Drawing the Ram-rekha

RAJDEEP SARDESAI

back to issue

IT was a threat in full gaze of the television camera. On 15 December 2002, Narendra Modi gave us an interview barely a few hours after he had recorded a massive two-thirds victory in the Gujarat elections. We asked him about the feeling of insecurity and anxiety that still prevailed among Gujarat’s minorities. Basking in the afterglow of the triumph, a stern chief minister remarked: ‘What insecurity are you talking about? People like you should apologize to the five crore Gujaratis for asking such questions. Have you not learnt your lesson? If you continue like this, you will have to pay the price.’

Ironically, the interview took place at the BJP headquarters in Ahmedabad, where even as the chief minister spoke of a Gujarat free from fear, journalists had to escape with the aid of a hose pipe at the back of the building to avoid being confronted by a frenzied mob of Modi supporters.

For viewers, the Modi threat might have been reality television with a difference. For journalists who had been covering the violence in Gujarat it was just another example of the politics of intimidation that had marked state behaviour towards the media. Right through last year’s incessant coverage of Gujarat, journalists were targeted.1 The television camera in particular became a soft target. Somehow, the fact that this was the first riot in the full glare of 24-hour news channels created a siege syndrome within the state establishment and its supporters. Not surprisingly, the media was accused of ‘inflaming passions’ and ‘instigating mobs’.

On March 1, two days after the violence began, the state government sought to ban the Star News channel because the Modi government claimed that the channel was guilty of ‘incitement’. Nor was the concerted attack on the media confined to one channel. Reporters of both Zee News and Aaj Tak were at various stages warned of dire consequences if they persisted with their coverage of the violence. Other print reporters and photographers were also issued similar warning.

Perhaps the most graphic example of the mindset of the state machinery was provided on 8 April 2002 when the Ahmedabad police assaulted two dozen photographers and reporters at the historic Gandhi Ashram. Their ‘crime’: they were covering two peace meetings, including one attended by Narmada Bachao Andolan leader Medha Patkar. That the abode of the Mahatma should be so defiled by naked violence is shocking in itself. That there was so little protest within and outside the media of this act of madness is only further evidence of how not just the state, but even civil society had slipped into a dangerous abyss.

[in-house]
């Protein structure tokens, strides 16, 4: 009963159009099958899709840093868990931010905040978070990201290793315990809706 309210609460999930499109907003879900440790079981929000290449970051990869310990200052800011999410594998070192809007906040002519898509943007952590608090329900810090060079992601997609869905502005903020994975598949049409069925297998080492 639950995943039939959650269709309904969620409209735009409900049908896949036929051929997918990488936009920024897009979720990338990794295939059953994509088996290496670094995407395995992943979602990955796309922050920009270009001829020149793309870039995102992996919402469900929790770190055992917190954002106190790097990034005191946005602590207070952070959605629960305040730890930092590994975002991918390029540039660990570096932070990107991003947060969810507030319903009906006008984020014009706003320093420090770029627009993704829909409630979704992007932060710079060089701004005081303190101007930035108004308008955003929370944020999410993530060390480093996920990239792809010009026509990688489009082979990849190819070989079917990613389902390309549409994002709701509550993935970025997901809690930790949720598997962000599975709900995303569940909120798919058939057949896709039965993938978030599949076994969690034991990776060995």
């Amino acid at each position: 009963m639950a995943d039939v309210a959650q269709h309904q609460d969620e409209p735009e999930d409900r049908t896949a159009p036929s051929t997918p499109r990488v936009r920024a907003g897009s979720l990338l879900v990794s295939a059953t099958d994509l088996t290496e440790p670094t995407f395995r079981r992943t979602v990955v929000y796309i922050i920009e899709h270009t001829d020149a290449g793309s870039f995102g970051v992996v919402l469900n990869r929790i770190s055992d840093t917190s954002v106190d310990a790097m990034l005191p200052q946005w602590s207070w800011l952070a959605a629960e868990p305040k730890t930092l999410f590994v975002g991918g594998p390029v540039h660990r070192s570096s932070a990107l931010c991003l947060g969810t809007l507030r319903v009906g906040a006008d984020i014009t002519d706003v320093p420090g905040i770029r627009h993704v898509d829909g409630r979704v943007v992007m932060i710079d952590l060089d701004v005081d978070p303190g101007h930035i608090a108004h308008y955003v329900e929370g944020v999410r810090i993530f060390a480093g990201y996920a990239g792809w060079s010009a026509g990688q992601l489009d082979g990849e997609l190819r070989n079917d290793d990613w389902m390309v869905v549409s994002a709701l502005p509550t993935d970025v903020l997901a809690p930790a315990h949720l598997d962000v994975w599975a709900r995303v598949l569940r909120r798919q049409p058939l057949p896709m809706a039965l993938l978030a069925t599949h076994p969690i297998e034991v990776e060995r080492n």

Nor was this particularly surprising. One of the great successes of the Modi government was the ease with which it was able to shape a post-Godhra polarization. This polarization reflected itself in the behaviour of civil society and the media. Several Gujarati dailies, most notably Sandesh, chose to print in banner headlines stories of how Muslim youth were engaged in ‘revenge attacks’ and how ‘arms had been found in mosques.’ The stories were false and designed, it would seem, to accentuate a climate of hatred and anger between communities. Ironically, the same chief minister who chose to attack the private national news channels for inflaming passions did not think twice before commending the local newspapers for supporting his government.

In a letter to Sandesh, Modi wrote: ‘The newspapers of the state played a decisive role as a link between the people and the government. You have served the humanity in a big way. It is the state government’s primary duty to restore peace, security and communal harmony when violence takes place. It is noteworthy that the newspapers of Gujarat gave their full support to the state government in undertaking this difficult task. I am happy to note that your newspaper exercised restraint during the communal disturbances in the wake of the Godhra incident. I am grateful to you.’

 

 

Contrast this letter with the open threat that Modi issued to us on 15 December. For Modi, the contrasting responses were, at one level, part of a deliberate attempt to create a wider divide between the ‘local’ media and the English language ‘national’ media. In Modi’s propaganda strategy, the local media was to be wooed for being in tune with ‘local’ sentiments, i.e., the strong Hindutva sentiments of the state. The English language media was to be abused because it reflected the pseudo-secular mindset of the elite. The English language media was therefore pigeonholed as the ultimate enemy of the people of Gujarat because it did not reflect their popular expressions, unlike the regional media which ‘understood’ the anguish of the majority.

But, at another level, the contrasting responses of the Modi government to different sections of the media only reflect the nature of the relationship between the state leadership and the media. Those who toe the line will be ‘rewarded’ and ‘seduced’ with letters of commendation, Rajya Sabha seats, Padma awards and more (several of the cheerleaders of the Modi regime within the national media were invited by the state government for Modi’s swearing in ceremony as ‘special guests’ of the chief minister and parked in five star hotels at state expense). Those who chose to express their dissent and question the political leadership were intimidated with threats of violence and dismissed as ‘anti-national’ and worse. Those who chose to expose the ugly realities of the Gujarat violence were accused of ‘inflaming passions’; those who chose to hide the truth, and often misreport it, were commended for their ‘restraint’.